The Home Run Covers All The Bases And Raises Money for Non-Profits

Are you currently covering all of the bases?

  • Analyzing the potential of a situation (first base)
  • Doing what it takes to make it a success (second base)
  • Going to bat for everyone involved (third base)
  • Bringing awareness in such a way that people WANT to get involved (home plate)

How about the teams? A person cannot play the field, hit the balls, run the bases and win. There is just no way to be the MVP, the all-star, the captain and all of the players by yourself.

We learned from Napoleon Hill in the last article about how a leader goes above and beyond (a Leader with Soar with Network Fundraising is the person building the team, V formation, for fundraising). We don’t want a Leader to burnout. When the ball is hit we also do not want it to go into the swamp where no one is able to go because the bases were not covered. Certainly, no one will dive into the swamp to retrieve it.

I recently spoke with a fund raiser about their program and discovered he was also the assistant to the director. He said, “We wear many hats and sometimes that involves taking incoming calls, doing paperwork for programs, and IT.” I nearly fell out of my chair. As a fundraising professional if I had to do IT (Information Technology) I would have hoped it meant Intellectual Training for knowing what to say when someone has an objection. There are ways to wear many hats and stay in control. The person I spoke with was having a hard time with it. We had a friendly discussion about how to make things easier. One suggestion was organizing the volunteer program.

Sometimes, a person is thrown out at first base when a team neglects to analyze the potential of a situation. Being honest with the true potential of people and programs is a part of analysis, which leads to success. This includes knowing the people wanting to contribute to your organization, through donations of money and time.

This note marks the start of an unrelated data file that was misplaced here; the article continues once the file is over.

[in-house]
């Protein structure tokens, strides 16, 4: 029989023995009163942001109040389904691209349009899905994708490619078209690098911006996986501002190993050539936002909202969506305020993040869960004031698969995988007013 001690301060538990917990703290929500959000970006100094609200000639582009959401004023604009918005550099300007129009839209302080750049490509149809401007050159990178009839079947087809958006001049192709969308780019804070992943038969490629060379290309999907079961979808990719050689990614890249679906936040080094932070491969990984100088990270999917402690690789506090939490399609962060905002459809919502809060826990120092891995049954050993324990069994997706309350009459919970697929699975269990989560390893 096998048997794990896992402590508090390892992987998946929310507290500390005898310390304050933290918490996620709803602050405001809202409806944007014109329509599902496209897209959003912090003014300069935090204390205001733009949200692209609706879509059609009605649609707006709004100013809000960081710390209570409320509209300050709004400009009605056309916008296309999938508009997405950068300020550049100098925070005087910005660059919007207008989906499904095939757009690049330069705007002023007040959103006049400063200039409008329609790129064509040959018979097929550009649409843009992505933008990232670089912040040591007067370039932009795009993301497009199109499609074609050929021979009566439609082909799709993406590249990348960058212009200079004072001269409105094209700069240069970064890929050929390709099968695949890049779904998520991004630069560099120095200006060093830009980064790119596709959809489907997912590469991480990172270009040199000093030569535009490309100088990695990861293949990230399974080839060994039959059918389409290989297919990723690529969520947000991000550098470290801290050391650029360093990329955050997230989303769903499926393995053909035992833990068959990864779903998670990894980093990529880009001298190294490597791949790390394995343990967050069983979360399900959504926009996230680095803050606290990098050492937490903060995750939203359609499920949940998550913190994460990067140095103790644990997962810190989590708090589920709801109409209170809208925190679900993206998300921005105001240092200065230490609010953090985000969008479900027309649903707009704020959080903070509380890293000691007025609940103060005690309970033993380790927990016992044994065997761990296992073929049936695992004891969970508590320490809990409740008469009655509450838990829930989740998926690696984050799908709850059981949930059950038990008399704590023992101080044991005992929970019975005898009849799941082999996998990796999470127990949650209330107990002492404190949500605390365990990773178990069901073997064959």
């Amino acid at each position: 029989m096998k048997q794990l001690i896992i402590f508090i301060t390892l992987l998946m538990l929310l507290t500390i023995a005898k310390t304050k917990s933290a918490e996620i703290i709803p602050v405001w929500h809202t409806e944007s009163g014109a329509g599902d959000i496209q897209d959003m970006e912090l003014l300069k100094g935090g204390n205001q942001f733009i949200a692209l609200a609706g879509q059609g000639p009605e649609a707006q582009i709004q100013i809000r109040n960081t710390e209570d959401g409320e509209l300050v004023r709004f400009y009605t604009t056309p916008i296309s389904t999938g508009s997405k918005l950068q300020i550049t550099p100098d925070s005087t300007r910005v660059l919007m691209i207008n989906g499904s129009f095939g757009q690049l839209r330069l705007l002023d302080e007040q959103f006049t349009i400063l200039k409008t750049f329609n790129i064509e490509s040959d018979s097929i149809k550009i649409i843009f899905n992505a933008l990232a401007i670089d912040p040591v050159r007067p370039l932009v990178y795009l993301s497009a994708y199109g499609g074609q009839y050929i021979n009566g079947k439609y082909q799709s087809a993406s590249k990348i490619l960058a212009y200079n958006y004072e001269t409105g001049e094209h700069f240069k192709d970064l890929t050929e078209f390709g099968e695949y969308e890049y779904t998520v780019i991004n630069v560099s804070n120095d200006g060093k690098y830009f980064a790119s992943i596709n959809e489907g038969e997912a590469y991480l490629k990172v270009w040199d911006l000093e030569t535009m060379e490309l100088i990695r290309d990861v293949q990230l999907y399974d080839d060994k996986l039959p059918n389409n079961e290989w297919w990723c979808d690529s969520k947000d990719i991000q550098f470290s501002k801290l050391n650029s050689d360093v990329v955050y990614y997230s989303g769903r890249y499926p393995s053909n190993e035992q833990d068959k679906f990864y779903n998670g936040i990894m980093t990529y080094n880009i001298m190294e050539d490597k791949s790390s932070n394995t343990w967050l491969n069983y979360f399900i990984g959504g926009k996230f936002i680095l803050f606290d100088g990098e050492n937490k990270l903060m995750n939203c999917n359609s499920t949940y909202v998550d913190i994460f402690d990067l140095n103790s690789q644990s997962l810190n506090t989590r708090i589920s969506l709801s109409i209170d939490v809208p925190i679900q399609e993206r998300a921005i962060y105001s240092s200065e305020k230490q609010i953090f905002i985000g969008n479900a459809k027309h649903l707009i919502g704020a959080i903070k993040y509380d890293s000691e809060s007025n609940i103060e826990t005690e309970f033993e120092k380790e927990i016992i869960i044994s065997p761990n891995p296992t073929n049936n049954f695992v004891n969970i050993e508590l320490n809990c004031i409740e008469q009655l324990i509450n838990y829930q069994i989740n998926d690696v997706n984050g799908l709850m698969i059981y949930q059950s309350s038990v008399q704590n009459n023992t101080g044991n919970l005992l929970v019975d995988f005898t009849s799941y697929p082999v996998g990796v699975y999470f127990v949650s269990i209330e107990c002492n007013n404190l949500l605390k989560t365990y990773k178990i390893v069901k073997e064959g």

A person may be good at hitting the ball although the runner rounds first and goes a little wide to second base. The ball, which is grounded perfectly to the outfield gets thrown in. The second baseman has a solid catch and the umpire yells, “OUT!!” The team can be trained to run a straighter line, and to be attentive to what’s happening on the perimeter. They can be taught to be quicker to adjust. You don’t want to get into a pickle but if you do…play it out with the intent to be successful. Do what it takes to make your program a success.

A team member goes to bat for everyone involved, which in this reference is third base. There is a sincerity in action, character and utterance. When a team does this it is when people want to join. They see a player pulling for another batter even though he will have the highest batting average if he succeeds. There is sincere support for success because if the batter hits a home run, it is good for every one.

As the ball is hit and goes into the outfield everyone holds their breath in the stands. Will it go over the fence or will the player reach up and catch it? The batter is running as the audience is holding steady.

Home base is where the players have gathered to slap hands with the home run hitter. Yes, the ball was hit out of the park. The players at home base bring awareness in such a way that people WANT to get involved. This is when your team grows and the opportunity to increase potential exists.

Happy Memorial Day to you and your family. Enjoy ballgames and the winning run!

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